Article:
Symptoms of Traumatic Brain Injury

Traumatic brain injury can affect any area and function of the brain. A failure in the work of the brain leads to excessive drowsiness, attention defecit, difficulty concentrating, memory disorder, depression, irritability, emotional outbursts, sleep disorders, a low libido, difficulties in switching between two tasks and slow thinking.

The degree and severity of neurological cognitive disorders can be determined by a neuropsychological examination. Using special methods, neuropsychologists determine the localization of dysfunction in certain areas of the brain. For example, frontal lobes are responsible for mood, personal qualities, thinking, interpersonal behavior, attention, foresight and control of inappropriate behavior. The "executive function” is known as the ability to plan and properly implement these plans. The injury of the frontal lobe is often associated with damage to the olfactory bulbs under the frontal lobes. Patients note either a decrease or loss of smell. One study showed that 92% of patients who have experienced brain trauma and suffered from loss of smell had problems with employment, although their neuropsychological testing did not show any deviations.

The symptoms of traumatic brain injury should subside with time, as the brain restores its functions. But sometimes the patient can develop complications due to their inability to adapt to the effects of the traumatic brain injury. For this reason, often psychological problems can appear.

List of symptoms

Traumatic brain injury results in a number of symptoms. The nature depends, to a greater extent on the exact location of the brain damage. Here is a list of possible physical and cognitive symptoms that can be caused by the damage to the specific areas of the brain.

Damage to the frontal lobe can result in:

  • Lack of motor activities in certain parts of the body (paralysis).
  • A person is unable to consistently perform a series of complex actions, for example, to make coffee.
  • Lack of quality, such as spontaneity, natural interaction with other people.
  • Inconsistent thinking.
  • Perseveration of speech. The person concentrates on one thought, subject.
  • Inability to concentrate on the task.
  • Mood swings.
  • Changes in social behavior.
  • Changes in personal qualities.
  • The person experiences difficulties in solving problems.
  • The person is unable to express their thoughts clearly (Broca's aphasia). Aphasia is a complete or partial loss of speech due to the local brain damage.

Damage to the parietal lobe can result in:

  • The person is unable to focus on several subjects, or tasks simultaneously.
  • Impaired ability to name objects while retaining the ability to characterize them and correctly evaluate them. (anomic aphasia)
  • The person is unable to express their thoughts in writing (agraphy).
  • Reading problems (dyslexia).
  • Difficulties in recognizing graphic objects.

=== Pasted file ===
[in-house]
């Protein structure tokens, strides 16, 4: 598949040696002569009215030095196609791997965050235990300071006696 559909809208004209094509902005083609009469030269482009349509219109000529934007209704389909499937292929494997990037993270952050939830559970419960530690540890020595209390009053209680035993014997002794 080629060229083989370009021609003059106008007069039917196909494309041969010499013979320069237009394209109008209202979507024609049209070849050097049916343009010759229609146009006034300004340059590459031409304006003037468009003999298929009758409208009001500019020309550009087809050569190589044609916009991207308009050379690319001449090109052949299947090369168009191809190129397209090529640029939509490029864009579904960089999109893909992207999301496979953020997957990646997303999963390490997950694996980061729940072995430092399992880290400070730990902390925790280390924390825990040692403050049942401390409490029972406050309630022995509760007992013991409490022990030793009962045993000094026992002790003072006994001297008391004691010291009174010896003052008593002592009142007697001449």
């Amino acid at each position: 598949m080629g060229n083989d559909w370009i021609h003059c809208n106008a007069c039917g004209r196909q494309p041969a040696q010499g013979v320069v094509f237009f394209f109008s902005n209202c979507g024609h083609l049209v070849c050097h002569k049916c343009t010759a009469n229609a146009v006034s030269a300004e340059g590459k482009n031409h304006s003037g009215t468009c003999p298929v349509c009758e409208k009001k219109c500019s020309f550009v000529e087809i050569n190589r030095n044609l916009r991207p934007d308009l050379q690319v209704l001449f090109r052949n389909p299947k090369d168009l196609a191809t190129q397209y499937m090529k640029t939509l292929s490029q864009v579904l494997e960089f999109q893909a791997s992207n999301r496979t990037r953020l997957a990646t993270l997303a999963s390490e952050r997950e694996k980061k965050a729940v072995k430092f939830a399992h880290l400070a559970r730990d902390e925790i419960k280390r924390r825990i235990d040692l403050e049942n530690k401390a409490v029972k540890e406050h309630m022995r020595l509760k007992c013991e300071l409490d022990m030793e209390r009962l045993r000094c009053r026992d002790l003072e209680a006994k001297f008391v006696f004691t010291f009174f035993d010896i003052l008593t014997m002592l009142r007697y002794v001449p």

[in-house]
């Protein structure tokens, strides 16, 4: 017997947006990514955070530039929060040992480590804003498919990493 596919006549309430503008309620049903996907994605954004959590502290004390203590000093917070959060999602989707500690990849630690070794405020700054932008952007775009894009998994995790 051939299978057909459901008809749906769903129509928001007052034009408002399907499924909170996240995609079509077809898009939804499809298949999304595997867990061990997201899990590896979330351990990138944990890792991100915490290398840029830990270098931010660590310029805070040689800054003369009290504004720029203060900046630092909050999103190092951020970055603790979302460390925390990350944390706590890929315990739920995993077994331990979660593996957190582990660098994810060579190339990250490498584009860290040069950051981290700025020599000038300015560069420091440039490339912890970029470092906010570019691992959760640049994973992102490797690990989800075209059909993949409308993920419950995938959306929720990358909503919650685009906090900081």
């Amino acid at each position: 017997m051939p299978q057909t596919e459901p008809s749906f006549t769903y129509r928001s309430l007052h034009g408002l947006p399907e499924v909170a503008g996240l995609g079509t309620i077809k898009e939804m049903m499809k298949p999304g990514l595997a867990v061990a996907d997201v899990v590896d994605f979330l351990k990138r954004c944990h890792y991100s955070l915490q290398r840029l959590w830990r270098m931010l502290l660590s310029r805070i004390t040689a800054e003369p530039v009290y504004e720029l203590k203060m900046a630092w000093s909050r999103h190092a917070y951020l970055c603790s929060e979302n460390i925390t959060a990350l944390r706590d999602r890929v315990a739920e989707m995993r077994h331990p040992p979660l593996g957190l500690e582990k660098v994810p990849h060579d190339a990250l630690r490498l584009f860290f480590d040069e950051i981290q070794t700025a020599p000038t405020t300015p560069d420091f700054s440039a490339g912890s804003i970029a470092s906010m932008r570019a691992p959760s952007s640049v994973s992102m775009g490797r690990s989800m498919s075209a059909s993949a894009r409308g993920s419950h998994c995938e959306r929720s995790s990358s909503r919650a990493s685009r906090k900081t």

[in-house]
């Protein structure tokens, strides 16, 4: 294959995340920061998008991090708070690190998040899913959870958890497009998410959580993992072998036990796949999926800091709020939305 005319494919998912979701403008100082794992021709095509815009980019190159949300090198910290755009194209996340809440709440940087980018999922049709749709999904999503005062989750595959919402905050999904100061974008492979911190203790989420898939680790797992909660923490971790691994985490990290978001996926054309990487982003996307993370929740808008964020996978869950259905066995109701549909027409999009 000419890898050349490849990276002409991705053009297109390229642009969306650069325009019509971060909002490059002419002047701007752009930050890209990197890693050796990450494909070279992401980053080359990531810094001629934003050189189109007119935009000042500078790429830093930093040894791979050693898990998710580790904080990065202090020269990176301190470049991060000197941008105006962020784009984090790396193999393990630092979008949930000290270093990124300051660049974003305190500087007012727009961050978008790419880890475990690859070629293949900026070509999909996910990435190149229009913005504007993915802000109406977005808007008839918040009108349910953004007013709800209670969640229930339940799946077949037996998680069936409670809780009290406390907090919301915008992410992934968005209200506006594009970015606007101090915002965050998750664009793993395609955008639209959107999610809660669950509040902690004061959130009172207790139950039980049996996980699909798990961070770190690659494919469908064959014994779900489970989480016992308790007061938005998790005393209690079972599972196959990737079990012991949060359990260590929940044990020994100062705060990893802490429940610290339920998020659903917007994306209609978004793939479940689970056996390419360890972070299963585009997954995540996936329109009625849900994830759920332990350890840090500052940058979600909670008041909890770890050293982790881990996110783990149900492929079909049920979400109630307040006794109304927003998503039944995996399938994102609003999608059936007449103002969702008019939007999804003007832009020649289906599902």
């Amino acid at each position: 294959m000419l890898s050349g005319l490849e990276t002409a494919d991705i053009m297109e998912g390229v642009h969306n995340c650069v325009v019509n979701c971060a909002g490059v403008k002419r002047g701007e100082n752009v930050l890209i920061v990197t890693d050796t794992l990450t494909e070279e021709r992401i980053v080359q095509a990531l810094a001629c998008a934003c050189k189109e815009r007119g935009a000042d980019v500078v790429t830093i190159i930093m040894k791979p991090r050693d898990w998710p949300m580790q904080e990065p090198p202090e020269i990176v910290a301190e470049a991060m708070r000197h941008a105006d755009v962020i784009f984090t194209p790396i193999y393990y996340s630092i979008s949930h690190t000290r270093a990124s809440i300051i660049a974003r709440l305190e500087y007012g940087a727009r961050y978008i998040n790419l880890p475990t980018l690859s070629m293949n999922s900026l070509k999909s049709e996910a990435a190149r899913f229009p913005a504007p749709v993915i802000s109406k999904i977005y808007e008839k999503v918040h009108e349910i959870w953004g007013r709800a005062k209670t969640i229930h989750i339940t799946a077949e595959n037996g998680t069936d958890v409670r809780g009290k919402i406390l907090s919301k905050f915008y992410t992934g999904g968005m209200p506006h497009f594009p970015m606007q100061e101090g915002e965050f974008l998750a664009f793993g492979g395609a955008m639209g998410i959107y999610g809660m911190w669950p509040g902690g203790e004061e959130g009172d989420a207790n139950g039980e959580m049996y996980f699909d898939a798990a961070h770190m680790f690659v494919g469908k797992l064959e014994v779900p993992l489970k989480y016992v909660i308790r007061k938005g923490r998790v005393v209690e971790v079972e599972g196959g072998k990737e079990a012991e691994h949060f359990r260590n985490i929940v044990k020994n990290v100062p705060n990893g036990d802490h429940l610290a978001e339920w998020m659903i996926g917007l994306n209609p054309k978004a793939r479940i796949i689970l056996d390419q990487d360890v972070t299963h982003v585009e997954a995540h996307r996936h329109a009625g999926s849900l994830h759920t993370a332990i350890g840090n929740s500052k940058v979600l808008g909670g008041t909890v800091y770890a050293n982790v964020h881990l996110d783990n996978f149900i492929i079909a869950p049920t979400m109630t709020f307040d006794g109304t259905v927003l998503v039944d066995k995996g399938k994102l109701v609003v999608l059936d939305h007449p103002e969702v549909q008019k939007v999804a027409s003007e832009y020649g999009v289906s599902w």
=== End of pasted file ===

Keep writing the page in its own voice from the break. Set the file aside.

• It is difficult for the person to distinguish the right side from the left.
  • Difficulties in performing mathematical problems (dyscalculia).
  • Impaired orientation in space and non-perception of the surrounding space. This leads to difficulties in self-care.
  • Inability to focus visual attention.
  • Difficulties in coordinating eyes and hands.

Damage to the occipital lobe can result in:

  • Eye problems.
  • Difficulties in placing the object in the right place.
  • Difficulties in determining color (color agnosia).
  • Hallucinations.
  • Visual illusions (inaccurate vision of objects).
  • Inability to recognize words.
  • Difficulty in understanding painted objects.
  • Inability to recognize the actions of others.
  • Reading and writing problems.

Damage to the temporal lobes can result in:

  • Difficulties in recognizing people (prosopagnosia).
  • Difficulty in understanding speech (Wernicke’s aphasia).
  • Impaired understanding of what is happening around us.
  • Difficulties in identifying and verbalizing objects.
  • Short-term memory loss.
  • Mixing with long-term memory.
  • Increased or decreased interest in a partner in sexual relations.
  • Inability to classify objects.
  • Damage to the right lobe results in the person’s constant talking.
  • Aggressive behavior.

Damage to the brainstem can result in:

  • Limited breathing.
  • Problems with eating food and water (dysphagia).
  • Difficulty organization and perception of the environment.
  • Balance and movement problems.
  • Dizziness and nausea.
  • Sleep disorders (insomnia, sudden stop of breathing in sleep).

Damage to the cerebellum can result in:

  • Loss of coordination.
  • Loss of ability to walk.
  • Inability to reach and take an object.
  • Dizziness.
  • Slurred and incoherent speech.
  • The person is not able to perform fast movements.

Here you can also read other articles on this topic:

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